In a cleverly constructed plot, the murder mystery turns out to be connected to a web of theft, mutiny and trade monopolies, gradually revealed by the various searchers.  All the threads of the murder – who did it and why – are neatly drawn together and resolved at the end.  Many other threads are left hanging, though (I was especially disappointed about the bone tablet).  I suppose this reflects real life, which tends to be full of unresolved mysteries and unanswered questions.

There’s no map and no historical note, so readers interested in aspects of the background, such as the history of pioneer settlement in Canada, or the workings of the fur trade and the Hudson Bay Company, will have to research it on their own.

Beautifully written tale of a pioneer community in nineteenth-century Canada, part mystery and part bitter-sweet love story.


Rick said...

I'd also be disappointed about not finding out what the bone tablet means!

Carla said...

Rick - quite so. I was looking forward to finding out what it was and why it mattered, and then it just disappeared. Perhaps there was originally a resolution that was deleted in editing, or perhaps it was what you've described as a 'ghost off-ramp', or perhaps it was just intended to be inscrutable.
Still, the book was worth reading for the landscape descriptions.

Annis said...

I thought this was a wonderfully evocative novel about love, loss and what the Welsh call "hiraeth" and I felt cold the whole time I was reading it! I was very surprised to discover later that Penney had never herself visited Canada.

It also introduced me to the tragic true story of the Irish orphans of Grosse Île

Carla said...

Annis - yes, I was surprised about that at first, but then I thought: well, Rosemary Sutcliff never visited Arthurian Britain, and GRR Martin has never visited Westeros. So it illustrates the power of human imagination and communication.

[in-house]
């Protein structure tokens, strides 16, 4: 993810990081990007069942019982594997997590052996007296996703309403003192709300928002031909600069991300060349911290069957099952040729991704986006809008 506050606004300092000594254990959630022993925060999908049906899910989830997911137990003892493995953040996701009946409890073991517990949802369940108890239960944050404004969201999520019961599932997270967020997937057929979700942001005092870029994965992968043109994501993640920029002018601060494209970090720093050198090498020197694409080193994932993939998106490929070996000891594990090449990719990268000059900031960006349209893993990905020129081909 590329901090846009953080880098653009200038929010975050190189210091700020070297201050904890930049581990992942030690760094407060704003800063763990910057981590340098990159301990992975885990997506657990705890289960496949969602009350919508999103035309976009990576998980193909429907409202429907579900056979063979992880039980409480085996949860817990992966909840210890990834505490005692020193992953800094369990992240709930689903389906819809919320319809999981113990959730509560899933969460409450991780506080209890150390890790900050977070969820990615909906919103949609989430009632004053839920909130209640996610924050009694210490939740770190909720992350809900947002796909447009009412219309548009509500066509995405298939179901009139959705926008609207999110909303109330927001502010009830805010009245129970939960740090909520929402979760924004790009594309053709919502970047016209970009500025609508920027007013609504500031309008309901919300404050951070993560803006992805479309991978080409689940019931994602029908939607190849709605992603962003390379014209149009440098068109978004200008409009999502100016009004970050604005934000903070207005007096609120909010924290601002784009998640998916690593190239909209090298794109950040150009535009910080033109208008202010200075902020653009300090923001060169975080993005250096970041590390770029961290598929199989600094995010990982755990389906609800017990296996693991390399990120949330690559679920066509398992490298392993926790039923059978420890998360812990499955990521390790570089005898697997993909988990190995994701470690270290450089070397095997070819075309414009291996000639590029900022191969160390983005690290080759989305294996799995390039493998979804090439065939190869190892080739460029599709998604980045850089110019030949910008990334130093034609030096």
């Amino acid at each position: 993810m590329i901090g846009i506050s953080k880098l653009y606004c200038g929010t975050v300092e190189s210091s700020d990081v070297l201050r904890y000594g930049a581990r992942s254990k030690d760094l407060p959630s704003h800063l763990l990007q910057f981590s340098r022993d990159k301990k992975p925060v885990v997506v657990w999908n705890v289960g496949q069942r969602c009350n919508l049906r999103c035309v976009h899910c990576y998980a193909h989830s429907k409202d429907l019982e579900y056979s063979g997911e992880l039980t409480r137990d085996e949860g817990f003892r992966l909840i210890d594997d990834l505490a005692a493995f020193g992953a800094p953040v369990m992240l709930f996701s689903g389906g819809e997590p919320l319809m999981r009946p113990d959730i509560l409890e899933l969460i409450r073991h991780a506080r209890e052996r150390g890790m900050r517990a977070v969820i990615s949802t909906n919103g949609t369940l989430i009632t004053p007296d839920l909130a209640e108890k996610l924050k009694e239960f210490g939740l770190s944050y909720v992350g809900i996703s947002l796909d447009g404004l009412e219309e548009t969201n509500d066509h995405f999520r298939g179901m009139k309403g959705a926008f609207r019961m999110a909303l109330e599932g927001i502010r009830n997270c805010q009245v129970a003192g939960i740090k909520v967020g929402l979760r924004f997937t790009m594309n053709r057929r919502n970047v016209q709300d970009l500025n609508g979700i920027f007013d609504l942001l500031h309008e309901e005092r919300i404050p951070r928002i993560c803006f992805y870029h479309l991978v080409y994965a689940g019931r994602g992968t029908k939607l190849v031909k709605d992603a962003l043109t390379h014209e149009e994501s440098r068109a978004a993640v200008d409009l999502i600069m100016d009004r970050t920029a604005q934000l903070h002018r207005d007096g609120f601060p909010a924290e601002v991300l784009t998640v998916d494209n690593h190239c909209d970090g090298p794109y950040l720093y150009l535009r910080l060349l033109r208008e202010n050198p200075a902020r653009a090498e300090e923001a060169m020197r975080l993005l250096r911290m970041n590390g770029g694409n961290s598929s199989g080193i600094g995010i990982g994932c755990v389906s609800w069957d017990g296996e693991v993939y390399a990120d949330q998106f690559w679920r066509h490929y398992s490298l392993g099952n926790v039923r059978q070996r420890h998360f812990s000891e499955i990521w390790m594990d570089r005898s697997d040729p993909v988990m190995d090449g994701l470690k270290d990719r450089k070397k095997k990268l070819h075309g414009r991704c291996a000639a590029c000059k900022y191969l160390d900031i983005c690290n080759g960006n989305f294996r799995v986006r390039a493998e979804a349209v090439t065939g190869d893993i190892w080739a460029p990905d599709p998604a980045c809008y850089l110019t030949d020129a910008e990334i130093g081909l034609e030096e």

I felt cold all the time I was reading it too, though by sheer chance I was reading it during a bitter winter cold snap - so in my case the real weather matched the book rather well :-)

Would you mind saying a bit more about the hiraeth aspect? That's interesting, because I'm not sure I picked that up, or at any rate not as something distinct from a yearning for human contact /love /companionship in the midst of the vast empty landscape. I know it means more than the rough English translation of 'homesickness' (which doesn't do it justice). I'm curious as to which parts of the book you thought represented hiraeth.

Annis said...

Yes, that's something that's always impressed me about Sutcliff - her amazing ability to place you right at the heart of places she could never have visited herself.

It struck me very strongly that "The Tenderness of Wolves" was about exile, and the loss of the homeland, Scotland. This is where the idea of "hiraeth" comes in, as a yearning distinct in itself from the longing for human contact/love/companionship amongst a group living on the margins of an alien new land.

I enjoyed Penney's second novel "The Invisible Ones" as well- although the setting is more contemporary it's again a story about outsiders, this time those living on the margins of society.

Carla said...

That's interesting, thank you. I didn't pick that aspect up in the same way as you did. E.g. although Mrs Ross is from Scotland and reflects on it from time to time, I didn't get the impression that she especially wanted to return there, more that she wanted a closer connection with her husband and son. On the other hand, an element of hiraeth is that people fail to thrive if moved away from their homeland, and it could certainly be said that Mrs Ross is not really thriving in Canada (and perhaps something similar could be said of Donald Moody, although when I read the book I put that down to his inexperience).